By Jim Boyce | It’s that Riesling time of year and importer / distributor The Wine Contor will hold a fancy tasting and dinner with the German Wine Queen at Aman Summer Palace in Beijing tomorrow night (July 7). All details below plus an interview with Wine Contor’s Constantin Press.
You grew up in the Mosel region, a place with its fair share of good wines. How did that upbringing affect your attitude toward wine?
The Mosel does have world class wines but I didn’t start drinking until I was 19, nor was I particularly affectionate toward Riesling or wine in general. In fact, I am very sensitive to sulfites and get an allergic reaction if there is too much in a wine.
It wasn’t until I moved to New Zealand that I started to enjoy wine, notably from Waiheke Island, and I later made my way to Chile, Australia, Italy and numerous other countries that have fantastic “grape juice”.
Riesling was a rediscovery for me, due to the development of a new generation of young bold winemakers in Germany who wanted quality instead of mass produced “reflux enhancers”.
Your focus is “high-end” wines. How do you define that?
All of this wine jargon like “fine” and “high-end” may have once had real meaning but has lost significance for the most part. Our company tends to stick to what we know rather than to pursue wineries that have large promotional budgets and possibly “assisted” ratings. We enjoy working with family estates that happen to often have small quality-driven production and winemakers and farmers with strong passions and ideals.
Willi Haag (Mosel) and Dr. F. Weins-Prum (Mosel), to give two examples, only make between 30,000 to 60,000 bottles of Riesling, and Quintarelli (Veneto) is also low production.
We have the privilege of working with people we like and who are often true quirky farmers with sharp edges and strong opinions. Their concerns are not the latest ratings but how to develop their fields better and handcraft their wines.
I have enormous respect and admiration for large wine dynasties, iconic winemakers and savvy business people, yet we seek to bring a taste of authenticity back to our clients.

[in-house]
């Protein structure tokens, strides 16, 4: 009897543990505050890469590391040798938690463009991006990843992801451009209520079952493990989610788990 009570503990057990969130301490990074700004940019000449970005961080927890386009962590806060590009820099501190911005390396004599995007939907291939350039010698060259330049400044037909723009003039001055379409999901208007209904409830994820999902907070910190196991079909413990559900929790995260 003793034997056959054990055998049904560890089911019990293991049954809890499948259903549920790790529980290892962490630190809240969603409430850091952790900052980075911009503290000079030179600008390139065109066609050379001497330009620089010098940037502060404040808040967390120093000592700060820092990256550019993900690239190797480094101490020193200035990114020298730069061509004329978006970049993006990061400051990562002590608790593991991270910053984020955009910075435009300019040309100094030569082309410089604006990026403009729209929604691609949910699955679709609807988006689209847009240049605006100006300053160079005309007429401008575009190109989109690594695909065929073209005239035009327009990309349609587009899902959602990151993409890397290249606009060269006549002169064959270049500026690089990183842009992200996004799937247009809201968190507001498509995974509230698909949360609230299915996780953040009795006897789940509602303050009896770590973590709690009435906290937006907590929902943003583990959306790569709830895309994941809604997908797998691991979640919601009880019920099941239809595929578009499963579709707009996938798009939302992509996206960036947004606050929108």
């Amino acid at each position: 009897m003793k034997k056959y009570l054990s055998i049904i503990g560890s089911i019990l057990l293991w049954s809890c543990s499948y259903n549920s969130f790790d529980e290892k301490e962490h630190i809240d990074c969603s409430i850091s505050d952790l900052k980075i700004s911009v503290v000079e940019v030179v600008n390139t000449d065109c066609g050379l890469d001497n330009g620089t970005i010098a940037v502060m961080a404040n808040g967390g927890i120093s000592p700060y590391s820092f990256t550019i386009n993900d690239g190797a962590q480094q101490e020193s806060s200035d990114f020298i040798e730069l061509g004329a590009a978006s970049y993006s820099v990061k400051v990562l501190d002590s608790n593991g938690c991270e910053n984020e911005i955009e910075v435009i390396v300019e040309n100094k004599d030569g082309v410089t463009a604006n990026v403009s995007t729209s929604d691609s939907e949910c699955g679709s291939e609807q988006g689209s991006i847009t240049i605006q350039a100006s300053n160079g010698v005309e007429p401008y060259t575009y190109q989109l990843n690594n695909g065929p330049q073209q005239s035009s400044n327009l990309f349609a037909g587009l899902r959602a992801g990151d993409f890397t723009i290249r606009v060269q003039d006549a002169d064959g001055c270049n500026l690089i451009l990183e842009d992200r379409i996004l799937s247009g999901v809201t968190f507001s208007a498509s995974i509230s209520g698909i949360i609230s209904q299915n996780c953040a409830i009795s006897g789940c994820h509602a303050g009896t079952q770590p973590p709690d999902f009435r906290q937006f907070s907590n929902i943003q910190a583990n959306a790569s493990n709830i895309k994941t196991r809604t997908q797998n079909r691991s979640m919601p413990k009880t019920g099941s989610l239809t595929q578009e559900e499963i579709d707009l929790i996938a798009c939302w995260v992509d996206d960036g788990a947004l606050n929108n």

A portfolio of Italian, German and Chilean wines might strike some as eccentric. What is the reason for choosing these three sources?
This is not really eccentric but based on wines we personally enjoy.
Italian wines are like its people—eccentric, complicated and captivating—while German wines are vibrant, direct and structured.
My background is in development economics, with stops at the UN in Brussels and German Embassy, and it was by coincidence that I ended up working for Vinitaly in Verona and got acquainted with the Italian maestros of the wine world. That gave me an impressive overview of what the wine circles look like and showed me wine production and marketing are worlds apart.
A big part of your focus is German wine. I think most people associate Germany with Riesling, but there’s more out there, right?
Indeed, yet we should certainly not overstate the importance of Riesling for Germany. We are globally the largest producer of Riesling with over 22,500 hectares. The U.S. is far behind with some 4,800 hectares under Riesling vines, while France is the fourth largest producer with 3,490 hectare, being trumped by Australia with 4,110 hectares of this special grape.
I doubt many people know that Germany is also a mayor player in Pinot Noir production and quality. France is obviously number one with some 29,000 hectares dedicated to Pinot Noir, followed by the U.S. with 16,700 hectares, but Germany is the third largest producer. While we have some fine examples to prove that our quality can compete with fine Burgundy, alas, we are far behind in terms of prices.
For those keen to learn something more about Riesling, we will offer a class called Riesling Rocks at the Aman Summer Palace on July 7, and a fine wine dinner with the German Wine Queen [see details below]. This is a really unique occasion to meet and greet as well as try some fascinating wines introduced by the ambassador of German wine.
German wines also tend to be white. Given China’s wine market is seen as highly leaning toward red wines, what’s your take on white?
You should ask our clients what they like to drink in the evening with their families at home. The heavy reds are certainly on the table, yet increasingly fine white wines find their way into the mix.
I believe firmly Riesling can be both: a fantastic introduction wine for the first-time drinker as well as the ultimate grape for the connoisseur. You may go to a Chardonnay or Pinot Grigio, and switch it around, yet once you develop a taste for fine Riesling it will be difficult to go back.
China is so large and has so many facets and tastes that it is very difficult to generalize where we are heading, though from our experience we cannot deny that Riesling is on the rise.
The general consensus is a growing number of consumers are buying for reasons of taste rather than status. Are you finding this?
This is a natural development and we do find this particularly for people that are well traveled and appreciate different types of food. We still encounter a strong leaning towards status purchase but recommendations by friends are also a very strong factor.
Let’s saying you’re going to open your favorite dry Riesling tonight. What Chinese food would you pair with it?
I don’t need to pair it. I can have it by itself. But if you insist on bringing the plethora of Chinese tastes into the equation, I do enjoy simple food, such as lovely Sichuan meal. It could be as simple as dam dam mian (担担面). I’m happy already.
Note: Here are the details on the events at Aman Summer Palace.
Good content takes resources. If you find Grape Wall useful, help cover its costs via PayPal, WeChat or credit / debit card. Also check out Grape Wall on Facebook. Twitter and Instagram. And sibling sites World Marselan Day, World Baijiu Day and Beijing Boyce.